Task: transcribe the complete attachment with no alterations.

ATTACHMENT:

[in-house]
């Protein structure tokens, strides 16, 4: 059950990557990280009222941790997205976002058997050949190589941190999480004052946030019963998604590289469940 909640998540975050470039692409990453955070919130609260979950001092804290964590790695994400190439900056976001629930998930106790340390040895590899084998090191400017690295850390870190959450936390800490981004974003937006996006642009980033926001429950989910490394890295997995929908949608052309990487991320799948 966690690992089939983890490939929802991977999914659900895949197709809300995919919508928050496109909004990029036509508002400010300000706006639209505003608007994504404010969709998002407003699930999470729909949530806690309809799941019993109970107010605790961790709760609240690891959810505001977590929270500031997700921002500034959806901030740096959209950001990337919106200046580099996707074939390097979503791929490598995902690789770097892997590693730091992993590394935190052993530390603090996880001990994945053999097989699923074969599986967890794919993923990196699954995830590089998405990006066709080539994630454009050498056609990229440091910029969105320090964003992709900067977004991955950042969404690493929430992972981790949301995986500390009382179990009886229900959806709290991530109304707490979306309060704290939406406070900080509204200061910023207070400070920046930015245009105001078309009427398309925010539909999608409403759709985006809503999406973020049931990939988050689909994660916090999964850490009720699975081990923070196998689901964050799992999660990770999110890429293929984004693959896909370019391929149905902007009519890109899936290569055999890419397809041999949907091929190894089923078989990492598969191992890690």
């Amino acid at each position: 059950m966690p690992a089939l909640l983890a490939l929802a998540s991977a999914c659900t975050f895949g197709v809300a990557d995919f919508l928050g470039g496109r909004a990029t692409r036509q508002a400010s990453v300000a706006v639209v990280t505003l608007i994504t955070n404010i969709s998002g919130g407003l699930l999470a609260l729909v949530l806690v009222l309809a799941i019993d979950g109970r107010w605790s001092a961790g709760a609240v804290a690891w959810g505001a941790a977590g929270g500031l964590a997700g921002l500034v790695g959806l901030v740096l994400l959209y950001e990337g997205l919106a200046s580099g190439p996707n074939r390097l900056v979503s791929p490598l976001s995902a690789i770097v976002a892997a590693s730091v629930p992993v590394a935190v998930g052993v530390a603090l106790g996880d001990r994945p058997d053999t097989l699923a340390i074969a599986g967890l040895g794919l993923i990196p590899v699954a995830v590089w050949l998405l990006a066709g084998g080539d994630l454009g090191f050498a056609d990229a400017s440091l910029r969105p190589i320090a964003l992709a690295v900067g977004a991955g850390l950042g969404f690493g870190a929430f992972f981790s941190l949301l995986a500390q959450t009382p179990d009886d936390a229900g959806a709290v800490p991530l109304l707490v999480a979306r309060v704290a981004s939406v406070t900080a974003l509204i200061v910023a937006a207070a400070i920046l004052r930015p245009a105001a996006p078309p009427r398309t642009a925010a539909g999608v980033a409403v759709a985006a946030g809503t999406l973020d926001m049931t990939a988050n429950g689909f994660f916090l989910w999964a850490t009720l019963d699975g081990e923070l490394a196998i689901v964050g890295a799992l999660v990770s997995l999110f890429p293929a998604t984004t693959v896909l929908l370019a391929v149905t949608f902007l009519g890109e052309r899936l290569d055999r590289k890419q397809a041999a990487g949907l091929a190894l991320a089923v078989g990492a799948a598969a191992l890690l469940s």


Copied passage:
[in-house]
């Protein structure tokens, strides 16, 4: 059950990557990280009222941790997205976002058997050949190589941190999480004052946030019963998604590289469940 909640998540975050470039692409990453955070919130609260979950001092804290964590790695994400190439900056976001629930998930106790340390040895590899084998090191400017690295850390870190959450936390800490981004974003937006996006642009980033926001429950989910490394890295997995929908949608052309990487991320799948 966690690992089939983890490939929802991977999914659900895949197709809300995919919508928050496109909004990029036509508002400010300000706006639209505003608007994504404010969709998002407003699930999470729909949530806690309809799941019993109970107010605790961790709760609240690891959810505001977590929270500031997700921002500034959806901030740096959209950001990337919106200046580099996707074939390097979503791929490598995902690789770097892997590693730091992993590394935190052993530390603090996880001990994945053999097989699923074969599986967890794919993923990196699954995830590089998405990006066709080539994630454009050498056609990229440091910029969105320090964003992709900067977004991955950042969404690493929430992972981790949301995986500390009382179990009886229900959806709290991530109304707490979306309060704290939406406070900080509204200061910023207070400070920046930015245009105001078309009427398309925010539909999608409403759709985006809503999406973020049931990939988050689909994660916090999964850490009720699975081990923070196998689901964050799992999660990770999110890429293929984004693959896909370019391929149905902007009519890109899936290569055999890419397809041999949907091929190894089923078989990492598969191992890690």
């Amino acid at each position: 059950m966690p690992a089939l909640l983890a490939l929802a998540s991977a999914c659900t975050f895949g197709v809300a990557d995919f919508l928050g470039g496109r909004a990029t692409r036509q508002a400010s990453v300000a706006v639209v990280t505003l608007i994504t955070n404010i969709s998002g919130g407003l699930l999470a609260l729909v949530l806690v009222l309809a799941i019993d979950g109970r107010w605790s001092a961790g709760a609240v804290a690891w959810g505001a941790a977590g929270g500031l964590a997700g921002l500034v790695g959806l901030v740096l994400l959209y950001e990337g997205l919106a200046s580099g190439p996707n074939r390097l900056v979503s791929p490598l976001s995902a690789i770097v976002a892997a590693s730091v629930p992993v590394a935190v998930g052993v530390a603090l106790g996880d001990r994945p058997d053999t097989l699923a340390i074969a599986g967890l040895g794919l993923i990196p590899v699954a995830v590089w050949l998405l990006a066709g084998g080539d994630l454009g090191f050498a056609d990229a400017s440091l910029r969105p190589i320090a964003l992709a690295v900067g977004a991955g850390l950042g969404f690493g870190a929430f992972f981790s941190l949301l995986a500390q959450t009382p179990d009886d936390a229900g959806a709290v800490p991530l109304l707490v999480a979306r309060v704290a981004s939406v406070t900080a974003l509204i200061v910023a937006a207070a400070i920046l004052r930015p245009a105001a996006p078309p009427r398309t642009a925010a539909g999608v980033a409403v759709a985006a946030g809503t999406l973020d926001m049931t990939a988050n429950g689909f994660f916090l989910w999964a850490t009720l019963d699975g081990e923070l490394a196998i689901v964050g890295a799992l999660v990770s997995l999110f890429p293929a998604t984004t693959v896909l929908l370019a391929v149905t949608f902007l009519g890109e052309r899936l290569d055999r590289k890419q397809a041999a990487g949907l091929a190894l991320a089923v078989g990492a799948a598969a191992l890690l469940s």